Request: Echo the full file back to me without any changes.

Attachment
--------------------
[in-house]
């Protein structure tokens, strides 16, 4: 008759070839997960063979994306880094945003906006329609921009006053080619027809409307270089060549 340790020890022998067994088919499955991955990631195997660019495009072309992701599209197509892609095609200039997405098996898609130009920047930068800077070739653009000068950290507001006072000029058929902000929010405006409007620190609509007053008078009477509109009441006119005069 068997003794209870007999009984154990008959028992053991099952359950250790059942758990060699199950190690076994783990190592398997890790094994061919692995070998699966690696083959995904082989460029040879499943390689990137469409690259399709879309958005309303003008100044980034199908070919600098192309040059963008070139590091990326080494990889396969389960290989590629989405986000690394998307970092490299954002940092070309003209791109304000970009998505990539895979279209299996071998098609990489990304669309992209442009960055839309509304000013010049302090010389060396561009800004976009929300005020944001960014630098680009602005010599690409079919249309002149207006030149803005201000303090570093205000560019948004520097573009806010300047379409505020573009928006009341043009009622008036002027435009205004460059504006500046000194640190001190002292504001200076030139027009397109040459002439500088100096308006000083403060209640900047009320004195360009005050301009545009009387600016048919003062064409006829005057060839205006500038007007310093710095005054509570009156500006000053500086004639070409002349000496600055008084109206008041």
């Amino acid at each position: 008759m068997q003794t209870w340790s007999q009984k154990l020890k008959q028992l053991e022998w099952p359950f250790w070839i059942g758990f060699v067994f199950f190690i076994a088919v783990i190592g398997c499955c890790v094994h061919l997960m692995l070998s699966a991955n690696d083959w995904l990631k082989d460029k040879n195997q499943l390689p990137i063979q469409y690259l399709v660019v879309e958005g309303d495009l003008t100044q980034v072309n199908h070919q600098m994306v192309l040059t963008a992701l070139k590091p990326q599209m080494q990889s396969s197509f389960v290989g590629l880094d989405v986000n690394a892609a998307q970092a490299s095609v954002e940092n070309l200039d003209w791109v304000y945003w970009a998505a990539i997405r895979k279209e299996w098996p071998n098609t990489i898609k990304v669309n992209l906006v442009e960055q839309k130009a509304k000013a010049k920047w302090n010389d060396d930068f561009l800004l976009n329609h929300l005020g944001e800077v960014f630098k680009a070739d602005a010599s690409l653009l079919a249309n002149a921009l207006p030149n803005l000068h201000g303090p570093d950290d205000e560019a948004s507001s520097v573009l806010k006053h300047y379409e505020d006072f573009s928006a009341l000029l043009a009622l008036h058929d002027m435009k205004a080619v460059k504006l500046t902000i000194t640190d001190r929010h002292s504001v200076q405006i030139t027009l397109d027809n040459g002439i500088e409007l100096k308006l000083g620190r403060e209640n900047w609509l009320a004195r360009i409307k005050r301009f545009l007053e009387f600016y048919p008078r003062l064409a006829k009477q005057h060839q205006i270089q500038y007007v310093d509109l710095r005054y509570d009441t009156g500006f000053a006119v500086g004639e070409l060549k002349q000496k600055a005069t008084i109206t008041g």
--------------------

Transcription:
[in-house]
């Protein structure tokens, strides 16, 4: 008759070839997960063979994306880094945003906006329609921009006053080619027809409307270089060549 340790020890022998067994088919499955991955990631195997660019495009072309992701599209197509892609095609200039997405098996898609130009920047930068800077070739653009000068950290507001006072000029058929902000929010405006409007620190609509007053008078009477509109009441006119005069 068997003794209870007999009984154990008959028992053991099952359950250790059942758990060699199950190690076994783990190592398997890790094994061919692995070998699966690696083959995904082989460029040879499943390689990137469409690259399709879309958005309303003008100044980034199908070919600098192309040059963008070139590091990326080494990889396969389960290989590629989405986000690394998307970092490299954002940092070309003209791109304000970009998505990539895979279209299996071998098609990489990304669309992209442009960055839309509304000013010049302090010389060396561009800004976009929300005020944001960014630098680009602005010599690409079919249309002149207006030149803005201000303090570093205000560019948004520097573009806010300047379409505020573009928006009341043009009622008036002027435009205004460059504006500046000194640190001190002292504001200076030139027009397109040459002439500088100096308006000083403060209640900047009320004195360009005050301009545009009387600016048919003062064409006829005057060839205006500038007007310093710095005054509570009156500006000053500086004639070409002349000496600055008084109206008041």
């Amino acid at each position: 008759m068997q003794t209870w340790s007999q009984k154990l020890k008959q028992l053991e022998w099952p359950f250790w070839i059942g758990f060699v067994f199950f190690i076994a088919v783990i190592g398997c499955c890790v094994h061919l997960m692995l070998s699966a991955n690696d083959w995904l990631k082989d460029k040879n195997q499943l390689p990137i063979q469409y690259l399709v660019v879309e958005g309303d495009l003008t100044q980034v072309n199908h070919q600098m994306v192309l040059t963008a992701l070139k590091p990326q599209m080494q990889s396969s197509f389960v290989g590629l880094d989405v986000n690394a892609a998307q970092a490299s095609v954002e940092n070309l200039d003209w791109v304000y945003w970009a998505a990539i997405r895979k279209e299996w098996p071998n098609t990489i898609k990304v669309n992209l906006v442009e960055q839309k130009a509304k000013a010049k920047w302090n010389d060396d930068f561009l800004l976009n329609h929300l005020g944001e800077v960014f630098k680009a070739d602005a010599s690409l653009l079919a249309n002149a921009l207006p030149n803005l000068h201000g303090p570093d950290d205000e560019a948004s507001s520097v573009l806010k006053h300047y379409e505020d006072f573009s928006a009341l000029l043009a009622l008036h058929d002027m435009k205004a080619v460059k504006l500046t902000i000194t640190d001190r929010h002292s504001v200076q405006i030139t027009l397109d027809n040459g002439i500088e409007l100096k308006l000083g620190r403060e209640n900047w609509l009320a004195r360009i409307k005050r301009f545009l007053e009387f600016y048919p008078r003062l064409a006829k009477q005057h060839q205006i270089q500038y007007v310093d509109l710095r005054y509570d009441t009156g500006f000053a006119v500086g004639e070409l060549k002349q000496k600055a005069t008084i109206t008041g």